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Microphone Month 5

How To Get The Most From Your Distortion Pedals

There are hundreds of boost/gain/overdrive/distortion/fuzz pedals available that make every kind of sound imaginable and the list keeps growing! Once you’ve put in the time deciding which ones are right for you, how can you maximize their potential in your particular pedalboard set up? Here are a few tips that will help you configure your rig to get the widest variety of useable tones from your distortion pedals.

Combine Pedals That Have Different Voices

When you’re evaluating your precious pedalboard real estate, combining pedals that sound different from each other will cover the most sonic territory. For example, the Electro-Harmonix Soul Food has a slight mid bump, especially as you increase the gain, and the Pro Co Rat 2 has a slight mid dip. Switching between them would give you two distinct sounds, especially if you set the Soul Food for medium gain and the Rat 2 for high gain.

Twist The Knobs

Distortion pedals sound and react differently at different settings. I like the Fulltone OCD with the knobs straight-up. However, it gets super-thick as you turn up the gain, filling the frequency spectrum, and conversely leaves more space the lower the gain is set. The High Peak function, which boosts upper-mids, is more apparent with higher gain settings. The Boss BD-2 is a low-to-medium gain drive that takes on a richer, fuller character at higher volume settings. This also drives the front-end of the amp harder, making it take on a different character as well. Pedals like the Radial Tonebone Classic or the Mesa/Boogie Flux-Five have lots of EQ and gain options, making them not only versatile on their own but in conjunction with other distortion pedals. For example, if you have a favorite distortion pedal, choosing another one with a lot of variables to pair with it could give you the best complement.

Play With The Order

When two distortion pedals are cascaded, the first in line influences the second by pushing the input and the second pedal becomes the dominant “voice.” Pedals such as the Visual Sound VS-XO already have this feature built-in. It’s two distinct overdrives in one pedal that allow you to change the order via separate ins and outs. I tend to place the lower gain pedal first so I can have three sounds: pedal one is “grit,” pedal two is “heavy,” and the combination is “over the top.”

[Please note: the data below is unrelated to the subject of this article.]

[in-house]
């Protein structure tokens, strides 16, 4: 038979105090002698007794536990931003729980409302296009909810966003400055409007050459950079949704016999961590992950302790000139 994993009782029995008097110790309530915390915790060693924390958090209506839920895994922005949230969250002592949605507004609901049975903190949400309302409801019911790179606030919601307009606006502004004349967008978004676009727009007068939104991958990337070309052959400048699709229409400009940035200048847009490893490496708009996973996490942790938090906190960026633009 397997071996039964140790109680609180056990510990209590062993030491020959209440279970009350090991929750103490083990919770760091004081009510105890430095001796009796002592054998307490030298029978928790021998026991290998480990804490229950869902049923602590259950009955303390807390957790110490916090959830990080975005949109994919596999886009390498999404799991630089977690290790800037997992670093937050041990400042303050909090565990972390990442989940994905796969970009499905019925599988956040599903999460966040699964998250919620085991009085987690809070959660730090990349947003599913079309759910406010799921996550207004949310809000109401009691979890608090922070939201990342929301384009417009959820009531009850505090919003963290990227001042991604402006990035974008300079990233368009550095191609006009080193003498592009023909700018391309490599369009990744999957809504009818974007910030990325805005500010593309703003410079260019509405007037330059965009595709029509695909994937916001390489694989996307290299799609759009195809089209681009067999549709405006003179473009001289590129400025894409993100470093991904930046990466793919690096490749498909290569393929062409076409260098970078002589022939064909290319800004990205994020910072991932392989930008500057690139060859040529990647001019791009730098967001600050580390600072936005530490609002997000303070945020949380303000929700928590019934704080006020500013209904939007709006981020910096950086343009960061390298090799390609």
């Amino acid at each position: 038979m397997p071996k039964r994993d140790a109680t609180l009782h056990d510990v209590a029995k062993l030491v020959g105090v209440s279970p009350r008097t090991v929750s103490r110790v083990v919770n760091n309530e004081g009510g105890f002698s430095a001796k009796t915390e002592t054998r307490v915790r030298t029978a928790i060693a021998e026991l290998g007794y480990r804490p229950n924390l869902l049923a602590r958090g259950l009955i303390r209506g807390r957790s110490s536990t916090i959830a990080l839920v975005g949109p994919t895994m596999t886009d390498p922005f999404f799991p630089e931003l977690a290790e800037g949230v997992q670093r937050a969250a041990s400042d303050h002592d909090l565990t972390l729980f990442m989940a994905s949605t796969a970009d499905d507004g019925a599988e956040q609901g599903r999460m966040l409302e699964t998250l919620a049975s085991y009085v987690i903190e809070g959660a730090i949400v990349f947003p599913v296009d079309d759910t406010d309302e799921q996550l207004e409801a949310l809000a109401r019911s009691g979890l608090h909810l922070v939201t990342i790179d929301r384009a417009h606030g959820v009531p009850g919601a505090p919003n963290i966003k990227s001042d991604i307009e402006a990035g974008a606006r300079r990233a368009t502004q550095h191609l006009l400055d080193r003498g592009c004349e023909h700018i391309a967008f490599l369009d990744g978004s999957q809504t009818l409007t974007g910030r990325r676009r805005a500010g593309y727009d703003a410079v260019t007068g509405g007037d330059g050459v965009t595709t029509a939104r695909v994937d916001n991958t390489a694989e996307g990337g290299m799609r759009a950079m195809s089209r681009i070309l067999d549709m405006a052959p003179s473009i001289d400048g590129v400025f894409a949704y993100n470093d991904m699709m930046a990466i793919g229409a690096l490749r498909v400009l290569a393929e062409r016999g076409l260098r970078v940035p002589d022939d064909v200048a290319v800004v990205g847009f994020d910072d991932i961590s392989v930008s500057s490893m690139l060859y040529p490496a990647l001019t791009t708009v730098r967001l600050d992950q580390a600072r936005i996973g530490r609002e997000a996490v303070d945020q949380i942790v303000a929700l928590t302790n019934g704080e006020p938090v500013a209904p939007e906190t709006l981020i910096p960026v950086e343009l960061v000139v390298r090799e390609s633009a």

More Pedals, More Sounds

Of course, but doing some quick math will illustrate my point. Two distortion pedals will yield three sounds but three pedals will give you seven possible combinations. If you choose wisely and tweak them out, having that many options can be very useful. If you have a channel-switching amp, the number grows again exponentially. This is where adding something a little more extreme such as the Wampler Velvet Fuzz or Bogner Uberschall would truly expand the range of your pedalboard.

I equate the various distortion pedal tones with spices in cooking or colors in painting; a pinch of this, a splash of that, and something bland or flat becomes spicy or colorful. With all of the tonal possibilities available, re-creating your favorite sounds or creating something totally unique is within your grasp.

Don Carr

About Don Carr

With a three-decade career as a professional guitarist in Nashville, Tennessee, Sweetwater's Don Carr has a long list of album credits in multiple genres of music. His resume includes hundreds of radio and television appearances, as well as thousands of live performances in America and abroad as lead guitarist for the legendary Oak Ridge Boys. Don provides Sweetwater with professional insight through product demos, reviews, how-to’s, and group instruction. He is also the first-call session guitarist for Sweetwater Studios.
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